After a very interesting and brilliant concert, I collected my belongings. Like everybody around me, I rummaged in my purse, before heading for one of the exits. The fringe concerts are free, but one is expected to donate money for the musicians.
The musicians playing at these concerts, some still studying and others starting on their careers, do not receive much financial assistance. Their costs to play at Utrecht’s Early Music Festival are not covered by ticket-sales, or heaps of financial support. Actually, I suspect that after enchanting their public with a free concert, most of the fringe musicians head home facing a financial loss.
Many travel from all over Europe to this festival. Some have to carry their precious instruments with them. So it is unlikely they can book budget flights, or cheap train and bus tickets.
Then there is the problem of finding affordable places to stay in a crowded university town. A town which not only attracts musicians, early music nerds, music fans, instrument makers and others to the festival – but also ordinary tourists. The cheapest B&Bs are booked way in advance, the number of suitable airbnb rooms is limited, prices soar.
So I joined a queue at one of the exits of Tivoli-Vredenburg’s large hall, to donate money in a hat or bag, held by volunteers. Usually, the artists join the volunteers. This enables their public to chat with them, ask questions, thank them for a wonderful performance. It’s all far jollier, than at ordinary classical music concerts.
From the corner of my right eye, I noticed a colourful ensemble strutting towards the exit. High heels staccatoed past me. A volunteer noticed the red-orange-yellow-green queue-jumping. She held out the black bag and shook it. Coins rattled. Giving a sweet smile, she called: “For the artists, for the artists, please”.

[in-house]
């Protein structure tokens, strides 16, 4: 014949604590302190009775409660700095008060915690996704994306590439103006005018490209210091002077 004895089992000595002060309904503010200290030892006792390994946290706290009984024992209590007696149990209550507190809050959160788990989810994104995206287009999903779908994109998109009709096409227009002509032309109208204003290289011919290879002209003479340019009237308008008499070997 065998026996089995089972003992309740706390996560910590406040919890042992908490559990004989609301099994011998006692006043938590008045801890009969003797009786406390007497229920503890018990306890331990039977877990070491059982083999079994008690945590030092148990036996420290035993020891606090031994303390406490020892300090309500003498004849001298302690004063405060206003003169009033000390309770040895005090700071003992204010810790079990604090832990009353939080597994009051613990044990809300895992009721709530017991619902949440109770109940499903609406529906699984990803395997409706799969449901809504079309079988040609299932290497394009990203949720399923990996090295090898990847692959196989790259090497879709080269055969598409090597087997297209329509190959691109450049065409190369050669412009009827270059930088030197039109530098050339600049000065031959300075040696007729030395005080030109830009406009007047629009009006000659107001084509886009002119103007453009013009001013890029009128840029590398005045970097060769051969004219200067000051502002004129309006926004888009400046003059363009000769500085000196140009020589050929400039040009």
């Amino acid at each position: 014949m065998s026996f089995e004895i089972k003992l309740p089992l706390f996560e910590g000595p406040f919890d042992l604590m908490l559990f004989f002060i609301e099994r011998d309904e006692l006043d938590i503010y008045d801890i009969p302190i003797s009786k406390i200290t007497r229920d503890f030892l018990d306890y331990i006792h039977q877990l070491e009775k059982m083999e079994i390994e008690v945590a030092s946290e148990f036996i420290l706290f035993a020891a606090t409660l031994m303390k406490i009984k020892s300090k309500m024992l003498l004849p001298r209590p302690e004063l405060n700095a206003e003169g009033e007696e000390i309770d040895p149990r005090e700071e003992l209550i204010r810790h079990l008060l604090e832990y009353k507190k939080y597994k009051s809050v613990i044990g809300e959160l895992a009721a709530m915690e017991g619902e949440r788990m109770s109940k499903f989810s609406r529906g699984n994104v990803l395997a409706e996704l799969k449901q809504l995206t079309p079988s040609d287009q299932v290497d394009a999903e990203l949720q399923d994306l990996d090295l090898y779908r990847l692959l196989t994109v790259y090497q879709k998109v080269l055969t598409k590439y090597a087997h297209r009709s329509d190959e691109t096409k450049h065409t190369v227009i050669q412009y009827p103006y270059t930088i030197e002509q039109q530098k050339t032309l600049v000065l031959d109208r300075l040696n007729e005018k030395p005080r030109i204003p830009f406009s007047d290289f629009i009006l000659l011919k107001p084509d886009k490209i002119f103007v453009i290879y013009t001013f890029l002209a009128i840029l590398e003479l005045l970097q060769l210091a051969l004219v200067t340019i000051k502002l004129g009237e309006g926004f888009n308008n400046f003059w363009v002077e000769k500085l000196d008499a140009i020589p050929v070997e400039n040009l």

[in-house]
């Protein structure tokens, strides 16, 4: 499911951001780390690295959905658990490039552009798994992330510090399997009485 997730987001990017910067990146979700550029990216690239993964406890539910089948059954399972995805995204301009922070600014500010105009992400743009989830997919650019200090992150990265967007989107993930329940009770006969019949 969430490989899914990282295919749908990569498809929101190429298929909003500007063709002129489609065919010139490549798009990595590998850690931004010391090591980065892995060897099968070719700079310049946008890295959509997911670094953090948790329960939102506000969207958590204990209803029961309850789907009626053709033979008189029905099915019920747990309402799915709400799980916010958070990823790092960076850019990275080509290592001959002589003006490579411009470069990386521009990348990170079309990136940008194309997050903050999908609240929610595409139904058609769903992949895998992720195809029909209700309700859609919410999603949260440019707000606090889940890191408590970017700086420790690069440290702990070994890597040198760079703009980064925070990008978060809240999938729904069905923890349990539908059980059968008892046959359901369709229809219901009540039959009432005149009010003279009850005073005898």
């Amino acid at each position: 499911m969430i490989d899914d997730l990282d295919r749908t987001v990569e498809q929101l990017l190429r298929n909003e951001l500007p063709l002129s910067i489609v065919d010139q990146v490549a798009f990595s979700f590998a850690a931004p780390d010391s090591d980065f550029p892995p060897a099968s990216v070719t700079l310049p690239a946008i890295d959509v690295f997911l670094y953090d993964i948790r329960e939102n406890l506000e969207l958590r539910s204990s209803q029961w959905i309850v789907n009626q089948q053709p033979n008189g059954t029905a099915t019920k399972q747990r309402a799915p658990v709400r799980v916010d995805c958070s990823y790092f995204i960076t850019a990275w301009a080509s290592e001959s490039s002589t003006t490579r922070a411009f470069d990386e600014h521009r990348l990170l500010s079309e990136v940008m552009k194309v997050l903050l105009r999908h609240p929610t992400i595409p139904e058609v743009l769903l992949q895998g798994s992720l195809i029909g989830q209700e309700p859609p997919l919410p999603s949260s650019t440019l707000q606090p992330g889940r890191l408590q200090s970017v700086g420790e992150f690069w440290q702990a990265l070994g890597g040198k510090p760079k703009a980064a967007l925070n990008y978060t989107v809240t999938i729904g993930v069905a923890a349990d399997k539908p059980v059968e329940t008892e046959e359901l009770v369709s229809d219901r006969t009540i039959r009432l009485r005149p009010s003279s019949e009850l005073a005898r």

The colourful ensemble gave all of us a murderous black look, circled the volunteer, headed purposefully to the set of double doors – where nobody stood. Colourful was lucky: these were not locked. She barged through them with another dark look for us, then disappeared in the milling crowd outside. It was over in seconds.
While the doors slammed shut, I looked at the volunteer. She looked at me. We stared at each other in shock; eyes and mouth wide open.
Then we simultaneously said: “OH! – Well!! – Yeah!”. I put money in her bag. She thanked me on behalf of the musicians. What a relief the musicians had joined another queue and had been spared this horrid scene.
You may say: “Hey, the dame didn’t have any dough!”
I walked towards the next venue and fringe concert. The public was early, but RASA’s bar was open. The colourful ensemble ordered two drinks for her and a male friend. From where I stood, I had a view of the bar’s black board and the prices. The two drinks cost over five Euro.
Surely, after a free concert, someone who can pay for two drinks, can also spare a few dimes for struggling artists?